Ron Paul was on CNN, talking to Wolf Blitzer about the racist material in his newsletters. He repudiates the content of the offending pieces, but he still says he has no idea who wrote them. I have a lot of trouble with that statement.
Paul must have known there was racist material in the newsletter, but he appears not to have done anything about it. In fact, he claims not to even know which of his staff wrote those parts.
Does that seem reasonable to you? If you were a politician—or anybody with a newsletter, really—and someone showed you that the newsletter had racist statements going out in your name, wouldn’t you have wanted to find out who was doing it?
Either Paul does know who wrote those articles and he’s lying when he says he doesn’t, or else Paul read those newsletters and didn’t see anything that alarmed him. Neither of those is a very reassuring answer.
You can watch the whole Paul interview here. Be warned, it’s about 8 minutes long, and parts of it are painful to watch. Paul is not a slick public speaker. Blitzer actually takes pity on him and tries to coach him through the interview. It’s a little like going to dinner with your great uncle Herb who calls all black males “colored boys,” and you know he probably doesn’t mean anything by it, but you really hope nobody you know is sitting in the next booth.
Except that Paul isn’t family, so I can kick him to the curb any time I want, and maybe it’s time I do. That’s too bad, because it’s been nice seeing libertarian ideas getting airtime, so I’ve kind of been rooting for Paul even though I disagree with him on a number of his pet issues.
Blogger Kip Esquire has been all over Paul for months about his opposition to gay marriage. I probably should have been paying more attention. It’s not a libertarian position to say the government should only give special legal status to pairs of people if they are of an acceptable gender combination.
Paul’s also not much of a libertarian when it comes to immigration, with all his talk about enforcing immigration laws, ending the 14th Amendment’s guarantee of citizenship to all persons born in the United States, and “securing our borders,” whatever that means.
Ron Paul is also an advocate for putting our currency back on the gold standard and abolishing the Federal Reserve Bank. Both those ideas seem a little crazy to me, but I have to admit I don’t understand the issues well enough to be sure.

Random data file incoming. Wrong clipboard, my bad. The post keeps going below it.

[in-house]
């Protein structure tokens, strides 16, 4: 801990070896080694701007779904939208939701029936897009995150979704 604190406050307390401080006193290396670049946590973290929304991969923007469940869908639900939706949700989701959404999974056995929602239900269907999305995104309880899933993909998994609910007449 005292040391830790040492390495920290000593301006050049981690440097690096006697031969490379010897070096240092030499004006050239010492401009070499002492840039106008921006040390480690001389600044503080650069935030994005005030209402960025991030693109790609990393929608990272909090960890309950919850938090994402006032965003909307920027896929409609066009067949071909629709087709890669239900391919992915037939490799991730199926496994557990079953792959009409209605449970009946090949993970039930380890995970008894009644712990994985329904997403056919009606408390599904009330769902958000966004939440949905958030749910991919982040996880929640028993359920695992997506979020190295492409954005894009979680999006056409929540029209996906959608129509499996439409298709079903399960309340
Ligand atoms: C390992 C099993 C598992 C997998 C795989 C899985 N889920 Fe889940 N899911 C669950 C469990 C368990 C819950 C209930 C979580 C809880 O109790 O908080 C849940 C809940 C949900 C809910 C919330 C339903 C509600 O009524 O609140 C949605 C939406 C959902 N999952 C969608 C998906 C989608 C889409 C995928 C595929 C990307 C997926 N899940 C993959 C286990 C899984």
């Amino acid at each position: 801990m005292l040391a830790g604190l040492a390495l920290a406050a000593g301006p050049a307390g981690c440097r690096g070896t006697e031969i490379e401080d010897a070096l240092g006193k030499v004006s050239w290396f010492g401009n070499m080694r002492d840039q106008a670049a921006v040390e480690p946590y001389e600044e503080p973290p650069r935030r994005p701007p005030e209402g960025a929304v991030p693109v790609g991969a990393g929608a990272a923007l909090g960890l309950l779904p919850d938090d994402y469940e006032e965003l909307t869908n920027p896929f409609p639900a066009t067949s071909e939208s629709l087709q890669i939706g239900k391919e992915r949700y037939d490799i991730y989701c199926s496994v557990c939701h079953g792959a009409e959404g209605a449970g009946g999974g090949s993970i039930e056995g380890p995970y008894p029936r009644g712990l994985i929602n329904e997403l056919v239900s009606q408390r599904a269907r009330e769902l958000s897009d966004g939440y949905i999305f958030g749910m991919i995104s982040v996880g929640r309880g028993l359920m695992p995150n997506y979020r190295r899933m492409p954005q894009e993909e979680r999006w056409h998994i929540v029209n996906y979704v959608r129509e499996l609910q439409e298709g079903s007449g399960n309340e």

More recently, I’ve heard that Paul wants the United States to remove our military forces from all foreign countries. The argument is that having forces in other countries is costly and risks involving us in battles that are not our own. But withdrawing certain of our forces could allow other free nations to fall, which is clearly a bad thing for freedom. Also, it’s a lot better to fight an enemy on foreign soil than on our own.
Some of Paul’s supporters have defended the racist material in the newsletters—or at least Paul’s response to it—by saying that even if Paul has racists thoughts, he would never use the government to do racists acts, because that goes against libertarian principles.
I think they are confusing policy and personal values. For example, I think the principle of free speech means that Fred “God Hates Fags” Phelps should be not be prevented by force of government from saying the hateful things he says. But I would not want to elect him to office, or invite him into my home, or be photographed standing anywhere near him in case people get the wrong idea. Paul’s not anywhere near that bad, but these newsletters still worry me.
Another response from Paul’s supporters is that no candidate is perfect, and Ron Paul is the best there is. Sadly, this could be true.
Think about this for a minute: In the CNN interview above, Ron Paul says that if he wins the election he’ll pardon everyone who’s in federal prison for a non-violent drug offense. So by not supporting Paul, am I really saying that my distaste for a few racist newsletters is more important than freeing 80,000 people from bondage?
It’s a haunting thought. Or it would be, except for one thing: Ron Paul is not going to be our next president. The Ron Paul presidency isn’t going to serve the libertarian cause because there isn’t going to be a Ron Paul presidency. It’s just not going to happen, and it never was.
On the other hand, the Ron Paul candidacy has been serving the libertarian cause fairly well. Paul and his supporters have put a lot of great libertarian ideas out in front of the public, and that’s a good thing. Among other accomplishments, Paul has gone a long way toward making drug war opposition an acceptable policy. That’s a tremendous contribution to freedom.
Ron Paul’s run for president has been a great publicity stunt for the libertarian movement, but if the newsletters start to make libertarianism look bad, it’s going to undo some of our gains. In that case, it would be better if the public stopped hearing so much about Ron Paul.
We’ll see what happens, but maybe it’s time to bring the Ron Paul revolution to a quiet end.